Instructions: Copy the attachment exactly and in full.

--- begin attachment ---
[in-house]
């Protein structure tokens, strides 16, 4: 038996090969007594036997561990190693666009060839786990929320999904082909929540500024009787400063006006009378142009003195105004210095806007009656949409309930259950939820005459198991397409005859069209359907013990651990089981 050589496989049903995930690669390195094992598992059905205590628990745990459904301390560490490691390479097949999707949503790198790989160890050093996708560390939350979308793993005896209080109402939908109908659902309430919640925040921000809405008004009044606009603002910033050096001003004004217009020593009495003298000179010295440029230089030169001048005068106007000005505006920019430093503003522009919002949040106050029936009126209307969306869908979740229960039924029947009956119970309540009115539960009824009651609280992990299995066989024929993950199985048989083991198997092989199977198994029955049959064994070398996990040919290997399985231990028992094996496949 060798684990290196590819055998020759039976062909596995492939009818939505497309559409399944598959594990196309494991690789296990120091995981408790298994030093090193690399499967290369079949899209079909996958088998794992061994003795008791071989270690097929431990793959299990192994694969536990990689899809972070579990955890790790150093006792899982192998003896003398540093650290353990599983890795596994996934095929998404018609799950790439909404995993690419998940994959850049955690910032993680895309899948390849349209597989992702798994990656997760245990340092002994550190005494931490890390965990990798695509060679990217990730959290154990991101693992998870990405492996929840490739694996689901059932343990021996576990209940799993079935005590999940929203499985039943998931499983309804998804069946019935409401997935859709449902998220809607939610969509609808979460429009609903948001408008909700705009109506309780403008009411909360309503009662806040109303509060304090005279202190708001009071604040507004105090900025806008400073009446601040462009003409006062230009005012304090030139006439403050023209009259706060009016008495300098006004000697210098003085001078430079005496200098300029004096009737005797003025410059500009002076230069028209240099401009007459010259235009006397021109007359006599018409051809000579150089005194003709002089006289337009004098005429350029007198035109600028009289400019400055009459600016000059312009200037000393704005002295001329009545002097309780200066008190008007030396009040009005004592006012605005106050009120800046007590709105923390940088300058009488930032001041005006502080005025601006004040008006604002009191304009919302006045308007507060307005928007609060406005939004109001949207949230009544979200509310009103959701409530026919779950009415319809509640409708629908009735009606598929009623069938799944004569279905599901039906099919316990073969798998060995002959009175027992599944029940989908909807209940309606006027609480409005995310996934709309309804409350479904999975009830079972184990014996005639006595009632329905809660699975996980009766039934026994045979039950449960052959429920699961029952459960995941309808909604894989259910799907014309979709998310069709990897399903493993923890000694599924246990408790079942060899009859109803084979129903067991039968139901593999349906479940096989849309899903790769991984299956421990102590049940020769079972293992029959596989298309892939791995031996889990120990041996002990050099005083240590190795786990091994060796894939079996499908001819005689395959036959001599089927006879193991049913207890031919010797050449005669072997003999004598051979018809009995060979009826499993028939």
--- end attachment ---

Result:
[in-house]
């Protein structure tokens, strides 16, 4: 038996090969007594036997561990190693666009060839786990929320999904082909929540500024009787400063006006009378142009003195105004210095806007009656949409309930259950939820005459198991397409005859069209359907013990651990089981 050589496989049903995930690669390195094992598992059905205590628990745990459904301390560490490691390479097949999707949503790198790989160890050093996708560390939350979308793993005896209080109402939908109908659902309430919640925040921000809405008004009044606009603002910033050096001003004004217009020593009495003298000179010295440029230089030169001048005068106007000005505006920019430093503003522009919002949040106050029936009126209307969306869908979740229960039924029947009956119970309540009115539960009824009651609280992990299995066989024929993950199985048989083991198997092989199977198994029955049959064994070398996990040919290997399985231990028992094996496949 060798684990290196590819055998020759039976062909596995492939009818939505497309559409399944598959594990196309494991690789296990120091995981408790298994030093090193690399499967290369079949899209079909996958088998794992061994003795008791071989270690097929431990793959299990192994694969536990990689899809972070579990955890790790150093006792899982192998003896003398540093650290353990599983890795596994996934095929998404018609799950790439909404995993690419998940994959850049955690910032993680895309899948390849349209597989992702798994990656997760245990340092002994550190005494931490890390965990990798695509060679990217990730959290154990991101693992998870990405492996929840490739694996689901059932343990021996576990209940799993079935005590999940929203499985039943998931499983309804998804069946019935409401997935859709449902998220809607939610969509609808979460429009609903948001408008909700705009109506309780403008009411909360309503009662806040109303509060304090005279202190708001009071604040507004105090900025806008400073009446601040462009003409006062230009005012304090030139006439403050023209009259706060009016008495300098006004000697210098003085001078430079005496200098300029004096009737005797003025410059500009002076230069028209240099401009007459010259235009006397021109007359006599018409051809000579150089005194003709002089006289337009004098005429350029007198035109600028009289400019400055009459600016000059312009200037000393704005002295001329009545002097309780200066008190008007030396009040009005004592006012605005106050009120800046007590709105923390940088300058009488930032001041005006502080005025601006004040008006604002009191304009919302006045308007507060307005928007609060406005939004109001949207949230009544979200509310009103959701409530026919779950009415319809509640409708629908009735009606598929009623069938799944004569279905599901039906099919316990073969798998060995002959009175027992599944029940989908909807209940309606006027609480409005995310996934709309309804409350479904999975009830079972184990014996005639006595009632329905809660699975996980009766039934026994045979039950449960052959429920699961029952459960995941309808909604894989259910799907014309979709998310069709990897399903493993923890000694599924246990408790079942060899009859109803084979129903067991039968139901593999349906479940096989849309899903790769991984299956421990102590049940020769079972293992029959596989298309892939791995031996889990120990041996002990050099005083240590190795786990091994060796894939079996499908001819005689395959036959001599089927006879193991049913207890031919010797050449005669072997003999004598051979018809009995060979009826499993028939």